Internet security awareness firm, KnowBe4, explains why identity theft will remain rampant—despite bills being passed—unless Americans are trained to recognize and avoid cyberattacks
(Tampa Bay, FL) Apr 23, 2015--In light of the increasing cases of identity theft tax fraud, congressional legislators said they would push for tougher laws to help cut down on what law enforcement officials continue to call an “epidemic” of tax-related theft in the South Florida region. Internet security training firm, KnowBe4, stresses that Floridians should also be proactive in in their own security by learning how to not fall prey to the tricks utilized by cybercriminals.
For the third year in a row, South Florida leads the nation’s largest metro areas in reports of identity theft, according to the Federal Trade Commission (FTC). The Broward, Miami-Dade and Palm Beach counties had 35,914 reports of identity theft in 2012—more than doubling in just a year, the FTC found (1). According to the IRS website, last year 78% of taxpayers—112 million people—filed their taxes online. Because so many people e-file, the possibility of their falling victim to identity theft is increased; tax season has become a field day for identity thieves, particularly in South Florida, where ID theft is abundant.
The trend of e-filing offers many perks: you can submit your return online without leaving your home, and you also generally receive refunds faster when you’ve filed online. However, sharing personal information over the Internet exposes you to a greater risk of falling victim to tax identity theft, says KnowBe4 CEO, Stu Sjouwerman.
“Cybercrime is not limited to businesses,” said Sjouwerman. “Criminals are now infiltrating personal computers and setting up dummy public Wi-Fi networks—all to gain access to sensitive personal information, such as your name and social security number.”
Armed with just this information, cybercriminals can collect your tax refund simply by entering falsified information in other required fields, and then modifying banking information.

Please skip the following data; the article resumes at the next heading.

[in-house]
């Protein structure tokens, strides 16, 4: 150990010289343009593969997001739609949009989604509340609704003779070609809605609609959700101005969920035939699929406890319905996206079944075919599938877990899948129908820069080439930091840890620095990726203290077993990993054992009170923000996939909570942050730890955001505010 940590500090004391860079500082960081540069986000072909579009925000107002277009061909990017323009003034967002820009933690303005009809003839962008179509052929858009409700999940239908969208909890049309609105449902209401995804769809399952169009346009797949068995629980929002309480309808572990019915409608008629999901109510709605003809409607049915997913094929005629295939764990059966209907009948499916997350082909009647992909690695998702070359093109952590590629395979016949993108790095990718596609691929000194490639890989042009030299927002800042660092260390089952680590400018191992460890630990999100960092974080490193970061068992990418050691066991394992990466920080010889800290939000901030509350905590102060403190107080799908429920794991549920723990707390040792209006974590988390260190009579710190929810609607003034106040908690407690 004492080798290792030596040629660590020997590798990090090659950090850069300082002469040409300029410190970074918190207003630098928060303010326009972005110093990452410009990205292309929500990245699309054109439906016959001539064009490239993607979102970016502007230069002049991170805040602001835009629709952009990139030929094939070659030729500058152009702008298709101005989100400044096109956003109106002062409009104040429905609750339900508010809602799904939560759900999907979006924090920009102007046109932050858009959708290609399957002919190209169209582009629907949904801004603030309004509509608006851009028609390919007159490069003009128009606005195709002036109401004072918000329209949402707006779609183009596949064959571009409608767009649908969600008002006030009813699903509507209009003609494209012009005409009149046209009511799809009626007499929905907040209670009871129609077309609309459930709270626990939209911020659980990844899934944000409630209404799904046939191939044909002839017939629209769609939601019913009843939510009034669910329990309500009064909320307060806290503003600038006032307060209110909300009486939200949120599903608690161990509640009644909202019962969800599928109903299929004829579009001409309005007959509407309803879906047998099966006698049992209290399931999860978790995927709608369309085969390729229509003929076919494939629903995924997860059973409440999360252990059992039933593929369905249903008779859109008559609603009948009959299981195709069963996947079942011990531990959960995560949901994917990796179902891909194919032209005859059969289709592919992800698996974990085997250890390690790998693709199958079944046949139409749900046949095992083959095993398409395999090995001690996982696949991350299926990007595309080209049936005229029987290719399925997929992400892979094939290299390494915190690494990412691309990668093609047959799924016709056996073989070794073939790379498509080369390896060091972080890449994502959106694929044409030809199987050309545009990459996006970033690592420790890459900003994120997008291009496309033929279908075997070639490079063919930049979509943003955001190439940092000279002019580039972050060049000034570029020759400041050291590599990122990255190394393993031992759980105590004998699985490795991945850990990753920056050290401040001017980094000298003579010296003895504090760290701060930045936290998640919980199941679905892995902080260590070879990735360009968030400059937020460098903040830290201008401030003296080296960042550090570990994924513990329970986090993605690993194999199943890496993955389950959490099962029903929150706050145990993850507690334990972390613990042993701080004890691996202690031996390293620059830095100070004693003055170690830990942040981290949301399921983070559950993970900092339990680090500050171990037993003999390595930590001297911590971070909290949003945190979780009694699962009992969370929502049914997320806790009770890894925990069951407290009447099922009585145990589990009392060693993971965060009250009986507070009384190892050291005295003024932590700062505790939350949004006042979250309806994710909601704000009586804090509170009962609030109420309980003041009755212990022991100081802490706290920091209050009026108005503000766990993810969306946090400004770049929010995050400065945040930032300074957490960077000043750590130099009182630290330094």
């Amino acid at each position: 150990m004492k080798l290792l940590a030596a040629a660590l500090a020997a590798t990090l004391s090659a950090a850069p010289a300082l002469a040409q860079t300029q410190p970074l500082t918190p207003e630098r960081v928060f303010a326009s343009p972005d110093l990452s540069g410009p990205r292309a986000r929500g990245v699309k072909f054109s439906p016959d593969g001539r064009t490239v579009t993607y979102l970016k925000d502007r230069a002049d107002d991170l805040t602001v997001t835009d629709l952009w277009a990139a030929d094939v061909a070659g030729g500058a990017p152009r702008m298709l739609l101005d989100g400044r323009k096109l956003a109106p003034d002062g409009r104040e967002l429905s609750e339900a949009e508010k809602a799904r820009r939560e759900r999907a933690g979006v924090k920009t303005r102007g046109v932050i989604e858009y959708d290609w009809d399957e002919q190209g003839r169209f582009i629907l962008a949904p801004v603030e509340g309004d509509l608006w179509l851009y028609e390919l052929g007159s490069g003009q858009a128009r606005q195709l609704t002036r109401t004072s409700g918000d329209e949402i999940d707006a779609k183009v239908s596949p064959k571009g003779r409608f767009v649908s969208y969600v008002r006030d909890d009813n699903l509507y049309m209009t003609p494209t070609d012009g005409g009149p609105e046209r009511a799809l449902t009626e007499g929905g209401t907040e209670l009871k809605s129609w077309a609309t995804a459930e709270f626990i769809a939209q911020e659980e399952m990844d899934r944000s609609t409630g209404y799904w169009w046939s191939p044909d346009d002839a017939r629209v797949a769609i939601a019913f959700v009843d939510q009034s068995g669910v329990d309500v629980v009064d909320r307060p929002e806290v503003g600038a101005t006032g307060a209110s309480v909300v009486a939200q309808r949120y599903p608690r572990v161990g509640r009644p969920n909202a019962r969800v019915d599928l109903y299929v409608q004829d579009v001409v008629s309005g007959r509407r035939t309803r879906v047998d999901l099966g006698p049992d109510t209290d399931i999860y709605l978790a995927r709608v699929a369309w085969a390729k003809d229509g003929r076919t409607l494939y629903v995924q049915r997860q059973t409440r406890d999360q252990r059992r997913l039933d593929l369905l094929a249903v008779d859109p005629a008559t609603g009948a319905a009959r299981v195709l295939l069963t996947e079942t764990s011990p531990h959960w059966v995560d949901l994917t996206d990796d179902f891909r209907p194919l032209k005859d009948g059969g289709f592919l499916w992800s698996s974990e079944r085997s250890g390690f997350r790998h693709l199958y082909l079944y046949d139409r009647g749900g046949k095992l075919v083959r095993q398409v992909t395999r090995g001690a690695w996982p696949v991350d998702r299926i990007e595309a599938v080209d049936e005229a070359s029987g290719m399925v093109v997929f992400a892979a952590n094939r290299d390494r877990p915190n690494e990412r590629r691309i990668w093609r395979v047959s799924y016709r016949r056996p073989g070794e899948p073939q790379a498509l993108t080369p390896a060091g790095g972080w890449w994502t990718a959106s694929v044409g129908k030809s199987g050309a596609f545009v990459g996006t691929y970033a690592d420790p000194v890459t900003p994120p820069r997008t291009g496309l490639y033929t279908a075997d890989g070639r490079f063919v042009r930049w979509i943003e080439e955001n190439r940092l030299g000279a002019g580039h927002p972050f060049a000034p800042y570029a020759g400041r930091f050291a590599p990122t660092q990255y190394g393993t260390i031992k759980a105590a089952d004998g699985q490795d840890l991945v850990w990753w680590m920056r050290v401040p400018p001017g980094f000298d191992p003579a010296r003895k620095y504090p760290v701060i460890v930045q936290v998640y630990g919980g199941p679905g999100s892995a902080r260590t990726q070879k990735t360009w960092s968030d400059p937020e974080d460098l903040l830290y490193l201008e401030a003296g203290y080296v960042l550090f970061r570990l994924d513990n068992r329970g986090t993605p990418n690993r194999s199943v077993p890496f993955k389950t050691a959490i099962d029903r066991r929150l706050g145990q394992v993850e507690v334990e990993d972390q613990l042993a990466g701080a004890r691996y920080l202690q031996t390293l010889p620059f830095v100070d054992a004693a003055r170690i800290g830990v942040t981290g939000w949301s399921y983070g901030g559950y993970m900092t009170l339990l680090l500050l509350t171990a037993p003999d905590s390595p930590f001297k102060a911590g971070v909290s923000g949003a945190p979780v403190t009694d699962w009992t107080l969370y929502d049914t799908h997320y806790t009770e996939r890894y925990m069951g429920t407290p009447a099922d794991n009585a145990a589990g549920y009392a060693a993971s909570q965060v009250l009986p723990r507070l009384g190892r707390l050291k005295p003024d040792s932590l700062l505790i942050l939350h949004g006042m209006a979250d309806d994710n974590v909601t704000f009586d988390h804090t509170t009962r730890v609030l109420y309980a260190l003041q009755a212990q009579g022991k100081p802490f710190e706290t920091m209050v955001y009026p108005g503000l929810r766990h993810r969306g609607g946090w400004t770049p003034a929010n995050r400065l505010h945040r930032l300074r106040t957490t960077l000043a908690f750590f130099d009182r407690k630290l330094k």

“It’s just that simple,” Sjouwerman said.
Case in Point:
When Angela Beasley of Miami tried to file her tax return last year, it was rejected by the IRS because someone else already had submitted a return using her Social Security number.
Beasley, 38, who is a search engine optimization manager for an Internet marketing firm, was shocked to learn that she had been a victim of tax ID theft.
The IRS told Beasley to fill out an affidavit and send in her identification information, including a police report if she had one. From there, Beasley’s problems snowballed, leaving her to piece together her finances.
When Beasley decided to go back to college for another degree, she was told that she was not eligible for in-state tuition because records showed that Beasley, who is a Florida resident, was married and lived in California. The issue still isn’t resolved (2).
Sjouwerman says that the biggest way to limit these cases is by people being informed about Internet security measures so they can protect themselves before they get into trouble.
To counteract the growth of tax identity theft, legislators vowed to push for stricter laws to cut down on this epidemic. The STOP Identity Theft Act would increase imprisonment for convicted ID thieves from five to up to 20 years; it would also concentrate law enforcement efforts where crime is most frequented, such as South Florida.